“We have even bigger plans to involve more businesses this year,” Greer said. “We’re also going to have an ice cream social, a wear orange day and several other things. It’s a lot of fun to see the kids do something selfless and realize the intrinsic job of what it means to help someone else.”
There were a number of inspirational takeaways, Greer said, including a “thank you” video from SOS co-founder Billy Shore. He promised that the money would go to feed as many hungry children as possible. He also urged the children to stay involved in their community.
“In our video you see several students, some of whom are very shy,” Greer said. “There’s also one boy who stutters, but none of them hesitated to participate because it meant so much to them. We had several goals when we started, and No. 1 was helping hungry kids.”
To learn more about starting a Coins for Kids initiative at your school, visit the No Kid Hungry2 Web site and click through “Leaders Tackle Hunger” to the “Fundraise” hyperlink. Also look for the curriculum update in March.

 

Child Hunger Facts:
• More than 16 million kids in America struggle with hunger. (Source: USDA Household Food Security in the United States). That’s one in five kids or over 21% of all kids.
• 10.6 million kids who are eligible for free or reduced-price school breakfast do not get it. (Source: Food Research and Action Center, School Breakfast Scorecard)
• 19 million kids get a free or reduced-price school lunch on an average school day. (Source: Food Research and Action Center, School Breakfast Scorecard)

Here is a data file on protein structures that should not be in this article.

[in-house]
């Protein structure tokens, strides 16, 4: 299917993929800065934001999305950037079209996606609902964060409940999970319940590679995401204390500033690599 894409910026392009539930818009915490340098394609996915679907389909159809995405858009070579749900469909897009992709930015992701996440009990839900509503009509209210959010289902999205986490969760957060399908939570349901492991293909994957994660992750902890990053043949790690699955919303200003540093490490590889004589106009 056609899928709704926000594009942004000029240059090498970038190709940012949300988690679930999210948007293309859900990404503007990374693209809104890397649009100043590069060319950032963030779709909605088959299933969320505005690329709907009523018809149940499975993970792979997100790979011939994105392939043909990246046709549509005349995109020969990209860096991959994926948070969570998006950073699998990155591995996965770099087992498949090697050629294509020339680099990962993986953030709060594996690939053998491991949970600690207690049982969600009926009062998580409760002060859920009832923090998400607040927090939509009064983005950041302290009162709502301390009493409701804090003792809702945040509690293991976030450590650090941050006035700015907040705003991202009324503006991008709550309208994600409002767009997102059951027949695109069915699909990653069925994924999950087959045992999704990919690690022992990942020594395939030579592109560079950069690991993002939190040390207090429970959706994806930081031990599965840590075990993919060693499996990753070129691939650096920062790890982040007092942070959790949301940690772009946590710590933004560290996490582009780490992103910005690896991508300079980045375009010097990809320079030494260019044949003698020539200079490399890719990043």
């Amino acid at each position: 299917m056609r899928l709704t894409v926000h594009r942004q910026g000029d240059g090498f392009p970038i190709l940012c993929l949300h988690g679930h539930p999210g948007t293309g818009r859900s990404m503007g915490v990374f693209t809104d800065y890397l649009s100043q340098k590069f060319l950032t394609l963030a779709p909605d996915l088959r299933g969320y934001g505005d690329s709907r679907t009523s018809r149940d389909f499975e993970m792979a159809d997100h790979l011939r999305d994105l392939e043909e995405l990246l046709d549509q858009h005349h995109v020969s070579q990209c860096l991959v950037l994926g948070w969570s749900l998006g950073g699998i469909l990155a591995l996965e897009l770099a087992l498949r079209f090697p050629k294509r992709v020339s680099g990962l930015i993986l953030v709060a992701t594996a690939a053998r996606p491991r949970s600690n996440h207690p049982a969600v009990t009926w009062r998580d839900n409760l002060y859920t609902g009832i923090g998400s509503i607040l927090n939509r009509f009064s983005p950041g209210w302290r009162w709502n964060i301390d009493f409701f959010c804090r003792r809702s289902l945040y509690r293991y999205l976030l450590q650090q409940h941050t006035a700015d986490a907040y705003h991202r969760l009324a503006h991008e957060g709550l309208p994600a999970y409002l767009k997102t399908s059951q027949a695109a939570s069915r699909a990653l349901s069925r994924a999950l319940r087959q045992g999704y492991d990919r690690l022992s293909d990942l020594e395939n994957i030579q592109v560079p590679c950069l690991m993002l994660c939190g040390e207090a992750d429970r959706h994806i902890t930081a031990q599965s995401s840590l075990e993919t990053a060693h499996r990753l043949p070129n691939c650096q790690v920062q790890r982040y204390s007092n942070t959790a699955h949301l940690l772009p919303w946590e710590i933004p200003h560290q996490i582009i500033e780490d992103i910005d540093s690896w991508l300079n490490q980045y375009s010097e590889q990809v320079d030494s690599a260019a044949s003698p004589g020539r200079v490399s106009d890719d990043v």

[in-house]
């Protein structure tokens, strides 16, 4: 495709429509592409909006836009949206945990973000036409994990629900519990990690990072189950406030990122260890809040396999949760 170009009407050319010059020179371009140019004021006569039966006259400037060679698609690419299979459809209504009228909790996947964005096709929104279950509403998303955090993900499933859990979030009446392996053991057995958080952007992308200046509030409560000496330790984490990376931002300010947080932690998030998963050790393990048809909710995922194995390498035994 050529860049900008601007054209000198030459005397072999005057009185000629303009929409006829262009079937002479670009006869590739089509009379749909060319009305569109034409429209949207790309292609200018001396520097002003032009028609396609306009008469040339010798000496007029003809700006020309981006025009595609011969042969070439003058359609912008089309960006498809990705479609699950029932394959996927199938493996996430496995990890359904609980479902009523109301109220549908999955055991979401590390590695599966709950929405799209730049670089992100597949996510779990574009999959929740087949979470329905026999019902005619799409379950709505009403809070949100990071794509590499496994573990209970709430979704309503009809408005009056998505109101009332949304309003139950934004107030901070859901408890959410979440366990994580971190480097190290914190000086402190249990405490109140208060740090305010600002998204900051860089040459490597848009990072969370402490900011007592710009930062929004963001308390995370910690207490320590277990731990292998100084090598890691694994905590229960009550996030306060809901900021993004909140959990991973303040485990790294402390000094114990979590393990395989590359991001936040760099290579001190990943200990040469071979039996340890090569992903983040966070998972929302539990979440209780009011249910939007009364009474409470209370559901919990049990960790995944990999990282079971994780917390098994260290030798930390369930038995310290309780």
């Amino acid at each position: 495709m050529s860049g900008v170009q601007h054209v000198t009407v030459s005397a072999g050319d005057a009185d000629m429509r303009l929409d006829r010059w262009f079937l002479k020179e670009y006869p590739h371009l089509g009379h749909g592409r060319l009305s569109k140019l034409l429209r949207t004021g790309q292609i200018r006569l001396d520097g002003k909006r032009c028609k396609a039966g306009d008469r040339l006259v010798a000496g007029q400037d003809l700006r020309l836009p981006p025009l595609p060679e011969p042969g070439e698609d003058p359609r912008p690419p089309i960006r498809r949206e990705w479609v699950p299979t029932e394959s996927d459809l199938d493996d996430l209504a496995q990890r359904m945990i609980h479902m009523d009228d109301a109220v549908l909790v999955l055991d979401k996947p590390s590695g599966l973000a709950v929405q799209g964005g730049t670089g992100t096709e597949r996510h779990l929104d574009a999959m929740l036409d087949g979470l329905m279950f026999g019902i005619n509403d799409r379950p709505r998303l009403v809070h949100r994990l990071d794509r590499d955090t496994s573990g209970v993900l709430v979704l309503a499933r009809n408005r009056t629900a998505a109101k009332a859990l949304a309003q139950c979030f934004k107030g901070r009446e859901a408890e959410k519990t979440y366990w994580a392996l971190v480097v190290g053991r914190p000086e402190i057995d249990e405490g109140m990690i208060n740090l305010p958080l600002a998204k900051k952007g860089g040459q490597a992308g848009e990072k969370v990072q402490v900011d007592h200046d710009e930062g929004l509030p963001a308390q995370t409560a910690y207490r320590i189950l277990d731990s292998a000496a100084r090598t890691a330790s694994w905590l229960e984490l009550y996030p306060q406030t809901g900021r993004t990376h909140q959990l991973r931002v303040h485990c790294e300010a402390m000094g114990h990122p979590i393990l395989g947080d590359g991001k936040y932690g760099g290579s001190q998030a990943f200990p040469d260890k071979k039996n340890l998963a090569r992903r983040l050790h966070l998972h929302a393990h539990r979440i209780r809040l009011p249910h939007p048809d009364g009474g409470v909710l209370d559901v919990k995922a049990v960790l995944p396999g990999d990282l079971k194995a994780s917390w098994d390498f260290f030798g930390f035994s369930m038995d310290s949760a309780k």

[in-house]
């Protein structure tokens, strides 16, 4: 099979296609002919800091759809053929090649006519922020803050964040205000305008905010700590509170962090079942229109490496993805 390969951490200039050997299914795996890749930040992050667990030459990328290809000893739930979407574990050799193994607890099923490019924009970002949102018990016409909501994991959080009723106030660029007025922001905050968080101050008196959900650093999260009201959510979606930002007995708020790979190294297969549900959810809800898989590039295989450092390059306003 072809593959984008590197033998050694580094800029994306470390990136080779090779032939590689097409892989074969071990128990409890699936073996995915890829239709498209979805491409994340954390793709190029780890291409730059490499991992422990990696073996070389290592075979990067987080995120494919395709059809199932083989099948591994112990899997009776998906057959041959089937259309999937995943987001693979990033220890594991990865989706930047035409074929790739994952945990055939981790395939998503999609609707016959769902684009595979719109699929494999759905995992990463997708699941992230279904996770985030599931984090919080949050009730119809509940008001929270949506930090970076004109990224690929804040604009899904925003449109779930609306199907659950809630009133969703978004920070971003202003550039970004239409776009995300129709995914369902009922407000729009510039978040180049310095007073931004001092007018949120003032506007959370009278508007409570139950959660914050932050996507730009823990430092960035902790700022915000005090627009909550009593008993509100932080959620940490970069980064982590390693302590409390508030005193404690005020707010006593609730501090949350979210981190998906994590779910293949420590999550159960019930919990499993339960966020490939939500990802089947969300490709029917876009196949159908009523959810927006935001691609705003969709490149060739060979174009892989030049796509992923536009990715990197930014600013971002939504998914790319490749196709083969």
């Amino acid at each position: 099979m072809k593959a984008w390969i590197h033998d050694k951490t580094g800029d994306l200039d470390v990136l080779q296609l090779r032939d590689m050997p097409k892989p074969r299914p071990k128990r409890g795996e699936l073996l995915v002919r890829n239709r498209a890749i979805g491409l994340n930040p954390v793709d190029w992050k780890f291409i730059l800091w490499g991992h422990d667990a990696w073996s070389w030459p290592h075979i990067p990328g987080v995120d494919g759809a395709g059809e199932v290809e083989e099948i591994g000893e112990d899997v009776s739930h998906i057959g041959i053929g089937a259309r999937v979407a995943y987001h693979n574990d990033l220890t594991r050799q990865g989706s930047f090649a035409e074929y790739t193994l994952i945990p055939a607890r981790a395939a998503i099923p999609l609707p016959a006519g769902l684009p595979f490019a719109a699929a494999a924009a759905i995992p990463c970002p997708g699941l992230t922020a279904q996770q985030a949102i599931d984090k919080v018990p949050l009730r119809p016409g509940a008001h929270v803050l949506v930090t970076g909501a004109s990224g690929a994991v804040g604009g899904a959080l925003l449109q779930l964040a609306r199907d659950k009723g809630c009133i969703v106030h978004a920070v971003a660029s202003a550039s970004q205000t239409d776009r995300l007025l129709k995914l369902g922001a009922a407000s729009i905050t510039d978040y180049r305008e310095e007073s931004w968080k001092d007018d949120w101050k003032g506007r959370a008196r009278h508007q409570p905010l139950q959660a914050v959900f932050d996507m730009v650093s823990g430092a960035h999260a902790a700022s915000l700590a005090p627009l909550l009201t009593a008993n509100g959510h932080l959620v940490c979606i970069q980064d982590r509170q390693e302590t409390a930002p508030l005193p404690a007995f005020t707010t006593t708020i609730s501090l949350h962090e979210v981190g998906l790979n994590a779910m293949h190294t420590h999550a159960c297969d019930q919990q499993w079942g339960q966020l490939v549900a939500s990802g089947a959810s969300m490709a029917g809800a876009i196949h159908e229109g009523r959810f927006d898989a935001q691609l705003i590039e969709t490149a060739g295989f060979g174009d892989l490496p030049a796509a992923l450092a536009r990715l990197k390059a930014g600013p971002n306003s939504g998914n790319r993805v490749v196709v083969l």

• Five out of six eligible kids do not get free summer meals. (Source: Food Research and Action Center, “Hunger Doesn’t Take a Vacation: Summer Nutrition Status Report”
• 40.3 million people in America got help through SNAP (food stamps) in 2010; half of them (20.1 million) were children. (Source: USDA Food and Nutrition Services)
• 15.5 million children in America live in poverty. (Source: U.S. Census Bureau, Current Population Reports).
Source: Share Our Strength

McDonald’s Supports Hunger Relief

The festivities have begun for McDonald's Supplier of the Year day at Tyson Foods

$500K Grant Will Provide Meals to Children in Need

Thursday the corporate campus at Tyson Foods celebrated being named McDonald’s USA’s 2010 Supplier of the Year. But there’s something even more important to cheer about.
The honor was primarily earned by the enhanced cost savings, increased sustainable supply and food safety standards that our food service group is delivering.